Sometimes a mentor or teacher will come into our lives at just the right time, regardless of whether we’re looking for one or even know we need one. A few years ago this happened to me, quite unexpectedly, when I met Simba. My teacher wasn’t a Zen master, or a lama at the local Buddhist center. He was no ordinary teacher; he was a dog.
When I adopted Simba through a rescue group, I learned much of his history from his foster mom, who had taken care of him for the previous three months, and from the woman who had freed him from the chain he had been hooked to for nearly four years. He had been neglected, barely fed or given water, and was so lacking in exercise that he was hardly able to use his hind legs. After being rescued he had to be shaved to remove the parasites in his fur, and he had other skin and health issues. Worst of all, he had chewed on his infected paws so severely that the vets had at first thought he had chewed his toes off. He was still in bad shape when I brought him home, but I was confident we could get him back to health.
Physical health, that is, but how was this sentient being going to heal emotionally, mentally, and maybe even spiritually? I was a bit scared. He weighed nearly a hundred and fifty pounds! Would he be angry as a result of his experience and act disobediently and aggressively? How would he behave with other animals, children, women, and men? To my amazement, he turned out to be a gentle giant. He respected the smaller animals in our home, adored meeting babies and toddlers on our walks, never showed any aggressive behavior to anyone, and brought smiles to the faces of everyone he met.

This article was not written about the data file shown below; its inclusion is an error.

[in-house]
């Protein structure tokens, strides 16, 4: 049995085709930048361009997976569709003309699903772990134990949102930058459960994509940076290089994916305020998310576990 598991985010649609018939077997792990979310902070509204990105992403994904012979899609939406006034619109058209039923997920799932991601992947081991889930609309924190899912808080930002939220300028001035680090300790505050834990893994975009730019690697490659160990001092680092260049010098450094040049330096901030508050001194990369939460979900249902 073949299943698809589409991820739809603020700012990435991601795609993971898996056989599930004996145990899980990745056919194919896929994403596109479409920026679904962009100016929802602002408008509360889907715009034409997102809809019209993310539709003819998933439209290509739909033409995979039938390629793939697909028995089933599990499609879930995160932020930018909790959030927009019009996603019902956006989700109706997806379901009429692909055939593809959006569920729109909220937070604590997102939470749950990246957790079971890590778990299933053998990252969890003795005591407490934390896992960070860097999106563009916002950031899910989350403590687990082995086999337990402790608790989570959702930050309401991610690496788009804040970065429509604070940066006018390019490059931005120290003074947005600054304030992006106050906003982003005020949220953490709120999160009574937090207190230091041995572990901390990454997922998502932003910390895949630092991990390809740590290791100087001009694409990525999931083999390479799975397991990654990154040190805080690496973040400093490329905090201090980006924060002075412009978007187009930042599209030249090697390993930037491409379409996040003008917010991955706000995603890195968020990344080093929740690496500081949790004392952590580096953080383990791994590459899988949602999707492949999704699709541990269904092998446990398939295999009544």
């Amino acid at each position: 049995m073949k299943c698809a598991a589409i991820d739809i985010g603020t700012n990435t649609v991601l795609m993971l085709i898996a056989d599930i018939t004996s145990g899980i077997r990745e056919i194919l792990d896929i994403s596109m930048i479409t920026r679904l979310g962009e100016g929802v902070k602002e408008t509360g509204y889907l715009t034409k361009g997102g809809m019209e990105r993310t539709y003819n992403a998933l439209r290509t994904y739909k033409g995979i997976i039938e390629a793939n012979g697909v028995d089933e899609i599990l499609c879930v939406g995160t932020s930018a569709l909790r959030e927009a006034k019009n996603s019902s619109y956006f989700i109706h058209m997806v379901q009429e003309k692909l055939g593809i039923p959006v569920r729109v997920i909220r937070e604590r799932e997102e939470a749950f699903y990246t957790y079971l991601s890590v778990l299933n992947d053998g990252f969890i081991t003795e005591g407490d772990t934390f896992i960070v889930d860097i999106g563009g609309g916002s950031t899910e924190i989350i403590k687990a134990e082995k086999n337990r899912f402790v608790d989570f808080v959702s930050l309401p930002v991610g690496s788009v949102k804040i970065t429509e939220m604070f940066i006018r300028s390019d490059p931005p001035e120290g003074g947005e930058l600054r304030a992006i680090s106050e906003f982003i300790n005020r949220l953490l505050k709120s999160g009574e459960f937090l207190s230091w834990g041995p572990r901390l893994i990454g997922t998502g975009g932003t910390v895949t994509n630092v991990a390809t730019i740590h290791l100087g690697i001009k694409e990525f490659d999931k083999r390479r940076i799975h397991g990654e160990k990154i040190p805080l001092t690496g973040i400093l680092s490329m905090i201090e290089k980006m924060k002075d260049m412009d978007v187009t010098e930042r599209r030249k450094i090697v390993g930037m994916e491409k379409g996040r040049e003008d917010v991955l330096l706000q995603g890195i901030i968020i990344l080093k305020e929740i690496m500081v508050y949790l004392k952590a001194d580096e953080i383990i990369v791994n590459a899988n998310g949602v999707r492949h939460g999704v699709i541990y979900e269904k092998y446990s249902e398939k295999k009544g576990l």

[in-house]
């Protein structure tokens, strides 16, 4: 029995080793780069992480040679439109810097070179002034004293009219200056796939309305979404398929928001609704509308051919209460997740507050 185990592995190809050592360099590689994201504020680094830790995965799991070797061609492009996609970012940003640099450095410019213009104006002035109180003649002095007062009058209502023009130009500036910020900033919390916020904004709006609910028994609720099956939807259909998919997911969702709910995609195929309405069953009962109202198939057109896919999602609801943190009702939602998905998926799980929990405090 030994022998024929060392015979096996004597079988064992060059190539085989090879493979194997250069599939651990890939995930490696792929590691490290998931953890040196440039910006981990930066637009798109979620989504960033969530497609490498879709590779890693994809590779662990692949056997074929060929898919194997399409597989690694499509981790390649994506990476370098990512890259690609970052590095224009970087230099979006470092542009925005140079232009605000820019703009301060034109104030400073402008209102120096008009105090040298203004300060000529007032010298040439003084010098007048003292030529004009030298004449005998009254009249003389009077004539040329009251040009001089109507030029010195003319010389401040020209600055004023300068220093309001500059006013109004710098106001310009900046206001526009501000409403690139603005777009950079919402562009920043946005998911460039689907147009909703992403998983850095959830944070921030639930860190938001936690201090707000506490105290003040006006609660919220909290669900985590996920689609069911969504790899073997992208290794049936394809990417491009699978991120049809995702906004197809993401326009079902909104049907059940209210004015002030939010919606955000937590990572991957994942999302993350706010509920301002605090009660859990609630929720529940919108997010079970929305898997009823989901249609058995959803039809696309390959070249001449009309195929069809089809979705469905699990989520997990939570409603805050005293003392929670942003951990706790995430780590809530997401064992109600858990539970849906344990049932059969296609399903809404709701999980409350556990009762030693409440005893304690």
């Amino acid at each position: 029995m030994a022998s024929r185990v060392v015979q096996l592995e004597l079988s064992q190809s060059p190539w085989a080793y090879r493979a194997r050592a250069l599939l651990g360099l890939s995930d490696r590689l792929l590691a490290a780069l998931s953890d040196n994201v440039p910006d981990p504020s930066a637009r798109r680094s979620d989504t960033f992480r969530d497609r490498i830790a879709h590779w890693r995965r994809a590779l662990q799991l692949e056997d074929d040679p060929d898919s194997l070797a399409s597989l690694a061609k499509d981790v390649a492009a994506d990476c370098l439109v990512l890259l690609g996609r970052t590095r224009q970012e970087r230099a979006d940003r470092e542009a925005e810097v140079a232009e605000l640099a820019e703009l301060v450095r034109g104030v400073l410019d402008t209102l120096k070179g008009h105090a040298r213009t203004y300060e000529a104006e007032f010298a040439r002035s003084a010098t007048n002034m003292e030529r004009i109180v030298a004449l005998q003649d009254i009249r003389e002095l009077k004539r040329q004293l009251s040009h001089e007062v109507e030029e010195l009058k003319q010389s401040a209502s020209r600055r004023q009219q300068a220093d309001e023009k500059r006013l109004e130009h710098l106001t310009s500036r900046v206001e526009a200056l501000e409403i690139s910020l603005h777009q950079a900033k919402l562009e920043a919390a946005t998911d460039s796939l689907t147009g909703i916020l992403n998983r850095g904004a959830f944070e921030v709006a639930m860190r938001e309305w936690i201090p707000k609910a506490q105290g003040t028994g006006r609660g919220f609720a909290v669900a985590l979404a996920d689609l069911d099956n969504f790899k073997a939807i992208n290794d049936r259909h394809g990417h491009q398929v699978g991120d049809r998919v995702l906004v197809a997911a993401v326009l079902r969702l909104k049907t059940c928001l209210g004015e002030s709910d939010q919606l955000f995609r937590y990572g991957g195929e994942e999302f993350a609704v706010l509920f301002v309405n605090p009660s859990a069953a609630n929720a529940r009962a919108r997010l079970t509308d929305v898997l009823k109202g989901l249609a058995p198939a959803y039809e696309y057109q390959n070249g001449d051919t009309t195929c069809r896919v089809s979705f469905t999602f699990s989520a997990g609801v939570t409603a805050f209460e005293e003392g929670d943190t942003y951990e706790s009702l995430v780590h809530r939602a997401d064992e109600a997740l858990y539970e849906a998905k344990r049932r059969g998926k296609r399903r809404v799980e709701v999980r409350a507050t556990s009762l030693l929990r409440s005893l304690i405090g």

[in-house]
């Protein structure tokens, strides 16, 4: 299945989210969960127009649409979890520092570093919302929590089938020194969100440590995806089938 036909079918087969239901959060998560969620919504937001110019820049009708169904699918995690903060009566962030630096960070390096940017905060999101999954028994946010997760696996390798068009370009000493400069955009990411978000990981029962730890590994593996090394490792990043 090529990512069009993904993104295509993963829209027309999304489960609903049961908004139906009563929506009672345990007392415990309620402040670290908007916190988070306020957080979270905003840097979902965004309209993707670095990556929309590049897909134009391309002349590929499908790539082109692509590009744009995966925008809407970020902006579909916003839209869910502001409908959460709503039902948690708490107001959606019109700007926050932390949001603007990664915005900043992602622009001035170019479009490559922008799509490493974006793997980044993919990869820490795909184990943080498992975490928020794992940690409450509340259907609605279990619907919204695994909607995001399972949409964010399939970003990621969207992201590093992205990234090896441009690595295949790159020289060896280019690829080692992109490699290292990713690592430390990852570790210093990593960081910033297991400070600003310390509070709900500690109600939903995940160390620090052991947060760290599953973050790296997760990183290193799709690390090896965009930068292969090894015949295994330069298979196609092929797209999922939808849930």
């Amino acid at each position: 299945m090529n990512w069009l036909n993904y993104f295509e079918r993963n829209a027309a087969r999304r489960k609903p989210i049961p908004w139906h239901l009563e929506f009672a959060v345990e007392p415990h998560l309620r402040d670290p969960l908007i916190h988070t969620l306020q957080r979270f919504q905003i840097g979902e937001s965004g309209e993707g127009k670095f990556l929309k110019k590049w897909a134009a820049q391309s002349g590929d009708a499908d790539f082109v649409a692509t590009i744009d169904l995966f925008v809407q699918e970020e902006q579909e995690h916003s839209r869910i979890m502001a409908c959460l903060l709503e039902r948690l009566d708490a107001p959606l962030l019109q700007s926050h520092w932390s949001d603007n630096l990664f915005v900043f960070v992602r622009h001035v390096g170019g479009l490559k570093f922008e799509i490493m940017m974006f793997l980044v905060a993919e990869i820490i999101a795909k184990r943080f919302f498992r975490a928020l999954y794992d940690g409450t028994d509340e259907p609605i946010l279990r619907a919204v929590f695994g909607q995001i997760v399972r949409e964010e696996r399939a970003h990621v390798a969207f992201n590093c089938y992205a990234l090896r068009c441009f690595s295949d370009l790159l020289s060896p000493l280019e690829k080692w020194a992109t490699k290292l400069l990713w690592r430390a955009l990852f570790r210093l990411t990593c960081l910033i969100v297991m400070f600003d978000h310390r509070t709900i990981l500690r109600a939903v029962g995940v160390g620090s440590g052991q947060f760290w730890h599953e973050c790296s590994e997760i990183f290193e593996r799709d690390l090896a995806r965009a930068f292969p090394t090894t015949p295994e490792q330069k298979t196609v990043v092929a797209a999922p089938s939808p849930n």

As he got healthier, our walks got longer and we could go faster, especially when the weather cooled off. With more to explore, he’d want to stop and sniff the plants and flowers to see whether any of his dog friends had been by. On those cold morning walks, especially if it was raining, I’d tug him along and grumpily tell him we had to keep moving. He did like to lollygag, to take in life and enjoy it. He seemed at peace with the world and didn’t see why I needed to rush. It was true. I didn’t. I was just being impatient, wanting to hurry to get on to the next thing. And what did I have to be angry about? A little rain, a little chill was nothing terrible to endure. It’s just nature doing its thing. I realized that every day in so many ways he showed me how to experience the moment and practice patience.
Even when he was dying he brought happiness to all around him, despite the pain the tumors throughout his body must have been causing. Right up to the end, his soft eyes would remind me to be patient and appreciate the moment.
What an amazing journey his life had been. After enduring years of neglect, abuse, illness, and disease, this dog exhibited nothing but kindness and respect for others. It must have taken great inner strength to have not only persevered, but to have come through the fear and suffering with only love in his heart.
I am grateful to have had a teacher who taught me not through words, but through his personal story, experience, and actions. No matter what life threw at him, he practiced patience, taught love, and spread only joy.
No evil is there similar to anger / No austerity to be compared with patience…There’s nothing that does not grow light / Through habit and familiarity. / Putting up with little cares / I’ll train myself to bear with great adversity! / Don’t I see that this is so with common irritations: / Bites and stings of snakes and flies, / Experiences of hunger and of thirst, / And painful rashes on my skin? / Heat and cold, the wind and rain, / Sickness, prison, beatings – / I’ll not fret about such things…For is not patience the supreme austerity?
- Shantideva, Bodhicharyavatara (The Way of The Bodhisattva)
- The original version of this article first appeared in Buddhadharma magazine.